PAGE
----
Research was not merely not commissioned; it was ignored. Our initial focus group work clearly showed that people were contemptuous of the idea that electoral reform would prevent corruption; people only approved of notions such as AV “making MPs work harder” in the context of them having to reach out beyond their core party support during elections. Despite this advice, the campaign repeatedly sought to conflate the two. Similarly, the advice we got from veterans of the 2004 North East referendum was that celebrities were of limited value. Despite this, we ran a campaign that was obsessed not merely with celebrities but with ones who appealed only to the educated middle classes.
The campaign became increasingly reductionist in its approach. In recognition of the very real problem we faced in explaining AV to a broadly disinterested public, we adopted the guiding principle of “show don’t tell” over the summer. By mid-November, that became “don’t tell”. All proposals for explanatory videos or websites were blocked (indeed, it took a month before the comms unit was willing to sign-off any explanatory pages on the website at all).
The ground operations team was, despite strenuous objections, given explicit instructions to discourage local groups from holding mock ballots. The fear was that the people who participated in such ballots would be so outraged when they read in the following week’s local newspaper that their chosen Strictly Come Dancing contestant had not won the mock ballot, that they would instantly resolve to vote No. (At the end of March, the IPPR published research showing that support for AV massively increased amongst people who had been given the opportunity to try it out, but by then it was far too late).
Possibly the most reductionist policy of all was the decision to place so much emphasis on phonebanking. Again, it was based on the perfectly sound notion that person-to-person persuasion was far more effective than showering people with leaflets, and that we would cover far more ground on the phone than we could getting people to go door-to-door. Somehow, however, that reasonable guiding principle led the campaign to adopting an approach in which the entire ground operations campaign would be focused on getting as many people as possible to participate in one of the fifty phonebanks we were to set up across the country. At the early stages, the talk was of the largest phone operation ever seen in the UK, with 3 to 5 million contacts all but assured.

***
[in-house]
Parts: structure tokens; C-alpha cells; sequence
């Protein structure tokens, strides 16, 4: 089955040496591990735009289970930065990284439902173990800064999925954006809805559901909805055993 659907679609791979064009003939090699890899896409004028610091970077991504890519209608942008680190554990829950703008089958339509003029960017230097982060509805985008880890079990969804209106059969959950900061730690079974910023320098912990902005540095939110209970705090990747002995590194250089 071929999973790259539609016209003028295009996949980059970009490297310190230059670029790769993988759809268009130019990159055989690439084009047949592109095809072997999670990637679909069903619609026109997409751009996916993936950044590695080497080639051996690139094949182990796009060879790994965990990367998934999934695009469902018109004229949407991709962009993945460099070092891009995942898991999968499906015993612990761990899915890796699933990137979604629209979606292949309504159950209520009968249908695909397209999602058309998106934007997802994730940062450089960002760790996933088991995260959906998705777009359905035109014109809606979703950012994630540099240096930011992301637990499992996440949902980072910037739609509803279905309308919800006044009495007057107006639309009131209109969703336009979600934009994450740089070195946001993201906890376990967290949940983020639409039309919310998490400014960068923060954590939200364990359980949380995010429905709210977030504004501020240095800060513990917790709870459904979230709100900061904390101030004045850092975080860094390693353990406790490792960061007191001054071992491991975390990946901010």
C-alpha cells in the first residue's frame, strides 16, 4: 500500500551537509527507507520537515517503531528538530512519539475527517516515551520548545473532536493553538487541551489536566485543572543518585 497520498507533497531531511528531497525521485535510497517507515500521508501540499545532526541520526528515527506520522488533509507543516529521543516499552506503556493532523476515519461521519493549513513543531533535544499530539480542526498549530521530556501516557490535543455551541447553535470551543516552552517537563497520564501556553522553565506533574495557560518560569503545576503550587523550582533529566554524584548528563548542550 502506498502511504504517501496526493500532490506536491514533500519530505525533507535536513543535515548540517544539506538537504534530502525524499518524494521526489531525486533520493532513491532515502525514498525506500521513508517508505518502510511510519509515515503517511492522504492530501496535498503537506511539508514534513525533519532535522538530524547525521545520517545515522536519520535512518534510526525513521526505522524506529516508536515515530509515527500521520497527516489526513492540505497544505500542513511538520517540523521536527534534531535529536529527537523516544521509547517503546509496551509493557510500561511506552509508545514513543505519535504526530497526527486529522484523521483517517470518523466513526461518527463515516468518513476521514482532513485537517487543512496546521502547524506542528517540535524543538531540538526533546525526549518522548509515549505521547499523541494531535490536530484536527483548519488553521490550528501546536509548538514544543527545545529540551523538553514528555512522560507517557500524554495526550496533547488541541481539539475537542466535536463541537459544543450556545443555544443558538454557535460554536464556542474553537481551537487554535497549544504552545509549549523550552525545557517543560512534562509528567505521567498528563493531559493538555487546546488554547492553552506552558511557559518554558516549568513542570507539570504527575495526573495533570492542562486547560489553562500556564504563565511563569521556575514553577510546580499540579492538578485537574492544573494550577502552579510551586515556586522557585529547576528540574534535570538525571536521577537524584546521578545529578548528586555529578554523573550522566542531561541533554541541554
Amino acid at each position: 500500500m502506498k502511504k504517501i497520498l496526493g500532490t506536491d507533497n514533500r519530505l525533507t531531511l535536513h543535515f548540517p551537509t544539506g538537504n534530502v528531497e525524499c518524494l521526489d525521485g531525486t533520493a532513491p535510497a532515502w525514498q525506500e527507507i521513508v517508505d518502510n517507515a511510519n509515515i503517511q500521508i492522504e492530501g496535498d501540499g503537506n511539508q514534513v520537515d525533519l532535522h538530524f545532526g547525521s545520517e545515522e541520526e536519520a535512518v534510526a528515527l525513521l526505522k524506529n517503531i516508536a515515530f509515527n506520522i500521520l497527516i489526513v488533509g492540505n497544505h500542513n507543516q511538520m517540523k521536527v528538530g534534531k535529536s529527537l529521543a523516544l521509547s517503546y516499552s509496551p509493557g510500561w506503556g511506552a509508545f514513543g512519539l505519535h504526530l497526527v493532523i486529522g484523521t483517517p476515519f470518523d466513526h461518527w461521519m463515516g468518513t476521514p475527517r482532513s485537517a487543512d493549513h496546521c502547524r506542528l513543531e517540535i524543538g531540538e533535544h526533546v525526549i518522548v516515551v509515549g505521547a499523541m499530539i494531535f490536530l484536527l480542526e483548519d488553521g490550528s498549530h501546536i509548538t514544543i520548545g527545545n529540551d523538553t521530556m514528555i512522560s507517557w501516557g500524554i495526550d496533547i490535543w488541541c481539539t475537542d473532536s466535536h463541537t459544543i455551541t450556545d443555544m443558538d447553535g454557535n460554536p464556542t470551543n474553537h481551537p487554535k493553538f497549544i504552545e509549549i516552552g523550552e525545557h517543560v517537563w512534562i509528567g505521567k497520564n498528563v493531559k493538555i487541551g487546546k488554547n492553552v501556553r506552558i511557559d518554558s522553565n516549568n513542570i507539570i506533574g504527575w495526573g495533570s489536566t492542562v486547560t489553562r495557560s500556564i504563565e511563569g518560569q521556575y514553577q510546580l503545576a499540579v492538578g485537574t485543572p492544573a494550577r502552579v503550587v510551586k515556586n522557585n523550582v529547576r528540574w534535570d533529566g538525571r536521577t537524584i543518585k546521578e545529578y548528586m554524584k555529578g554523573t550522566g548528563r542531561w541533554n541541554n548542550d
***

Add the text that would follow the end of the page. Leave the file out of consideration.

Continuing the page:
It soon became apparent, however, that not only did this strategy fail to take account of the fact that most activists did not actually enjoy phonebanking, but that considerations such as software procurement and even the legal situation had not been taken into account. In the end, just 500,000 contacts were made; and most of the data generated was not actually useable for the purposes of getting out the vote.
So how was all of this allowed to happen? In my view, to understand that, you have to understand where most of the senior staff were coming from. Gordon Brown’s Downing Street was notoriously dysfunctional; the Joseph Rowntree Reform Trust’s POWER2010 campaign had been an expensive and chaotic disaster. And then there is the nightmare that is the Electoral Reform Society.
The trials and tribulations of ERS have been chronicled over the years in Liberator. Suffice to say that its recent history has not been a happy one. The organisation tore itself apart over the Jenkins Report in 1998 and an unhealthy ‘them versus us’ culture has existed between staff and its governing council ever since. Yet despite its problems, thanks to its commercial arm, in recent years it has been extremely wealthy (at least in voluntary sector terms).
From talking to them, and overhearing them in the open plan office, it was clear that too many of the senior staff had an outlook that was deeply cynical about political activists and campaigning in general. Idealism was very thin on the ground. In retrospect, it is extremely easy to see how such a group of people with a very similar perspective and with scars across their backs from past struggles found themselves reinforcing each other’s preconceptions rather than challenging them. And it is very easy to see how they might end up imposing a sink-or-swim, cliquey style of management.